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Artillery of Heaven American Missionaries and the Failed Conversion of the Middle East

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Artillery of Heaven: American Missionaries and the Failed Conversion of the Middle East, by Ussama Makdisi, is reviewed.

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									                                                                                Book Reviews




Artillery of Heaven: American Missionaries and the Failed
Conversion of the Middle East
By Ussama Makdisi
Ithaca: Cornell University Press, 2008, 262 pp., ISBN 9780801446214.

     In this remarkable book, Ussama Mak-       ligious agenda, not seeking conversion of
disi offers a marvelously subtle analysis of    others or trying to end coexistence.
American missionary work in nineteenth-             To Makdisi, the American Board of
century Syria, and just as importantly, the     Commissioners for Foreign Missions
Syrian Maronite reaction to the missionar-
                                                (ABCFM), the chief American mission-
ies’ overtures. Although much of the work
                                                ary society of the nineteenth century, was
on American missions has focused primar-
                                                “indelibly stamped by the template of the
ily on the missionaries, Makdisi meticu-
                                                Puritan experience with the Indians” (52).
lously reconstructs the cultural collision
                                                Makdisi may overstate the actual connec-
that transpired in Syria, and shows how the
                                                tions between Puritan missions to Native
collision perplexed and transformed the
                                                Americans and the ABCFM’s global efforts,
religious assumptions of both sides. This
                                                as it is not clear to what extent the ABCFM
book is now the field’s best micro-history of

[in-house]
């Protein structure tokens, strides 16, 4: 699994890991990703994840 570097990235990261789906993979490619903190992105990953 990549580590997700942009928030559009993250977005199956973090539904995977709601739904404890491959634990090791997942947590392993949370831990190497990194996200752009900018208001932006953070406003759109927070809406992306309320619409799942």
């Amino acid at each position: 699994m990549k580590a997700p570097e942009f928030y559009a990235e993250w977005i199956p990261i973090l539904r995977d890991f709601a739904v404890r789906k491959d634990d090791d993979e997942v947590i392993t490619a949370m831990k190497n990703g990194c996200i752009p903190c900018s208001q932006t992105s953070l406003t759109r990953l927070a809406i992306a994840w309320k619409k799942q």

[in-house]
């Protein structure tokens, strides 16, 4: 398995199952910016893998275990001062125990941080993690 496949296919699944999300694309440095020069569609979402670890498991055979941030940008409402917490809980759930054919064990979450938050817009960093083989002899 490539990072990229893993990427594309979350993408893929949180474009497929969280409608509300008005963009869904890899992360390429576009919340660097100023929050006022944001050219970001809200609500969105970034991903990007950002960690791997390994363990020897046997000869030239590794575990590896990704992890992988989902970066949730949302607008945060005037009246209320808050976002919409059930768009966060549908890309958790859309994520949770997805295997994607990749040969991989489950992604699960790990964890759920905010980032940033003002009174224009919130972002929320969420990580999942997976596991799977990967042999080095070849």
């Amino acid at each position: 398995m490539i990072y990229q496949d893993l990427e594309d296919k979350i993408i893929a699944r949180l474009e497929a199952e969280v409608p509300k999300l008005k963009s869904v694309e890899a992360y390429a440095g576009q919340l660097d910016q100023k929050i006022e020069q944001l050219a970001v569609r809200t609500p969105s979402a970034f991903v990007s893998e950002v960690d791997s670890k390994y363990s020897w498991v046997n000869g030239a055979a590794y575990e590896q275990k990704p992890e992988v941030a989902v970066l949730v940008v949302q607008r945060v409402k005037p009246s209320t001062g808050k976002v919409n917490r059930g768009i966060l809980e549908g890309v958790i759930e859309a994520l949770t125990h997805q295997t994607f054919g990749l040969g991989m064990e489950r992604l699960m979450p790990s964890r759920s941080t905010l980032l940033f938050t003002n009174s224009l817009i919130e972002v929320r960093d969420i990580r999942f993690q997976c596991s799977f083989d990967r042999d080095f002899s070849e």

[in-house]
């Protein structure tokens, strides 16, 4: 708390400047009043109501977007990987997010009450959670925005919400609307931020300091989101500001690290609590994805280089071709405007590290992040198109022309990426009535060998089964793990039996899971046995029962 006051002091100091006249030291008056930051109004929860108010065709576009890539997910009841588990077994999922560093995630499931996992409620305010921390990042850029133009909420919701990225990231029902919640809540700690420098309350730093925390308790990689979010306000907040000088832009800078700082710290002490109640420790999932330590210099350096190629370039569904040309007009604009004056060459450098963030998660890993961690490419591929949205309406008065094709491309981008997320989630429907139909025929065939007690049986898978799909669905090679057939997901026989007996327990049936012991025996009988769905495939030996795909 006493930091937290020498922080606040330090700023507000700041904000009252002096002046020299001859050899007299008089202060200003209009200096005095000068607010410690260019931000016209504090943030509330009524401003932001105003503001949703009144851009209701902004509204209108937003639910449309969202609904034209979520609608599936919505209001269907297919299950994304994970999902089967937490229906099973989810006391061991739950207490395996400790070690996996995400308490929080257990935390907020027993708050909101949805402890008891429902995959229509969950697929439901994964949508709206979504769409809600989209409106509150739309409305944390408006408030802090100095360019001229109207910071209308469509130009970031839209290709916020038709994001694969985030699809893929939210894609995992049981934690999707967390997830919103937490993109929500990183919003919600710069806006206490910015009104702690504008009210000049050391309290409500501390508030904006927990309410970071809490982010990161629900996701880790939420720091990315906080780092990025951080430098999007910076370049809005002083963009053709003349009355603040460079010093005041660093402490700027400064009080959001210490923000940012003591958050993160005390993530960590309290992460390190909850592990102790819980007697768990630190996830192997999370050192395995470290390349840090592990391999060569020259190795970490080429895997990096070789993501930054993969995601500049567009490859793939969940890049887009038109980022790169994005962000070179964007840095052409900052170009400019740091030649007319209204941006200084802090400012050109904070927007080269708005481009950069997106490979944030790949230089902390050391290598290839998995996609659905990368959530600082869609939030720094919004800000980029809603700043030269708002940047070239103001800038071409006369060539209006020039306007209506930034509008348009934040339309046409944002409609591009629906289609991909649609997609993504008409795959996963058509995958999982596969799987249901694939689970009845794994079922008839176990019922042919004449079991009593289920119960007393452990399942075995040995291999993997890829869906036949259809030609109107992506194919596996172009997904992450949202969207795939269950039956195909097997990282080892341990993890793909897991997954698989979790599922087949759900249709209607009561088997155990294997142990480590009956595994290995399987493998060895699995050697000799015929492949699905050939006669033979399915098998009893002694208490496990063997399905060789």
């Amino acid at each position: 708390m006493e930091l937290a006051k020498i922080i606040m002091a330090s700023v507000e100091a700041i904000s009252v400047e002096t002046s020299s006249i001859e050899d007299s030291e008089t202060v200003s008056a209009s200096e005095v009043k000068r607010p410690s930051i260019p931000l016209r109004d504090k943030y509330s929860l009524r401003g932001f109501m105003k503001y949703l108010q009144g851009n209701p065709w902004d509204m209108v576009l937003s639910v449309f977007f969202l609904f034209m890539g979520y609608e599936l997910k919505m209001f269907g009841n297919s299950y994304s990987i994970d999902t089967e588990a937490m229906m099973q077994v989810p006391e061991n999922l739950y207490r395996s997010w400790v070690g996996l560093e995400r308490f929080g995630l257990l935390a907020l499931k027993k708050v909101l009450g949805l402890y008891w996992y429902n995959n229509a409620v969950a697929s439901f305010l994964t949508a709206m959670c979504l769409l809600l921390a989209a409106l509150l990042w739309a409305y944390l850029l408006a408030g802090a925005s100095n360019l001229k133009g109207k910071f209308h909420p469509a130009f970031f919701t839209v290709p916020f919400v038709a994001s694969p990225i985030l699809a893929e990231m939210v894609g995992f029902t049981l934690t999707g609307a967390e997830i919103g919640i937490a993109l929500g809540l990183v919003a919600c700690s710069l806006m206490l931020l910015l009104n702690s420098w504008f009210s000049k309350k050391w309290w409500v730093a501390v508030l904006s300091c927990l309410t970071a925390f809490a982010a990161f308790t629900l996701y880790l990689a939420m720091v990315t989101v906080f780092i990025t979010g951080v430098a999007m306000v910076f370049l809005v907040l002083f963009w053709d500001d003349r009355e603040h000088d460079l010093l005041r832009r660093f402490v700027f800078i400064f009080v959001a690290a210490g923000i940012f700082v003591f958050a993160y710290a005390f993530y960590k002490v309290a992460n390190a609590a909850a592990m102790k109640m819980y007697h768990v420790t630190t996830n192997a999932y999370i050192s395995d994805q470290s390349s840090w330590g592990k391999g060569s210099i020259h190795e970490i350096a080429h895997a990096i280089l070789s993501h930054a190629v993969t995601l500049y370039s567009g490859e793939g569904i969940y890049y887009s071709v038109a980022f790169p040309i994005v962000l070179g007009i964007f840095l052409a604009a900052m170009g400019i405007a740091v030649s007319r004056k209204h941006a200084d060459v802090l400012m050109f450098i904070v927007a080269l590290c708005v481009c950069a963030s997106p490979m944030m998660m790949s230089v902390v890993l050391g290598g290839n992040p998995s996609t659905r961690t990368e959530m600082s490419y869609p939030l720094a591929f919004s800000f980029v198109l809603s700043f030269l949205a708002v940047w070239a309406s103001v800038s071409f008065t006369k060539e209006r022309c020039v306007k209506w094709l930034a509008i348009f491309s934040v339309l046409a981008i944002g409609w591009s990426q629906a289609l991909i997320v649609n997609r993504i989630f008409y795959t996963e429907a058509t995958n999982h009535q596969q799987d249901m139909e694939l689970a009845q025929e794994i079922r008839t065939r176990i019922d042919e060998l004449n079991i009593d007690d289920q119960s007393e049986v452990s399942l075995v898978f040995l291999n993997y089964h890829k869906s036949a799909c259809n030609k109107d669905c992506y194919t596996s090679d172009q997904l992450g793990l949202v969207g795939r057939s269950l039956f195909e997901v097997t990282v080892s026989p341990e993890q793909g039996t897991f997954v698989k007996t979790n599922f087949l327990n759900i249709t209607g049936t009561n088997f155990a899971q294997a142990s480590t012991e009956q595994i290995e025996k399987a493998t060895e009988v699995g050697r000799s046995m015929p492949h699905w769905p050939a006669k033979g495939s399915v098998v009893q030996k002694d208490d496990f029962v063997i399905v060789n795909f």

missionaries consciously felt they were
the early Protestant missionary encounter.
                                                completing the unfinished business of Pu-
    Makdisi begins by elaborating the           ritan evangelism of Indians. Nevertheless,
starkly different religious worlds of New       Anglo-American Puritanism certainly had
England’s Puritan settlers and Mount            a genealogical connection to the ABCFM
Lebanon’s Maronite community, as seen           missionaries, as did the “disinterested be-
primarily through the roughly contempo-         nevolence” of the New Divinity theologians
rary writings of Cotton Mather of Boston,
                                                of the late eighteenth century. Christian
Massachusetts, and Istifan Duwayhi, pa-
                                                benevolence required that the missionar-
triarch of the Maronite Church in the late
                                                ies take the gospel to the heathen and to
seventeenth century. Mather’s Puritanism
                                                unconverted, nominal Christians wherever
was millennialist, expecting that religious
                                                they could be found. Doing so would fulfill
adversaries and the “heathen” would be de-
   
								
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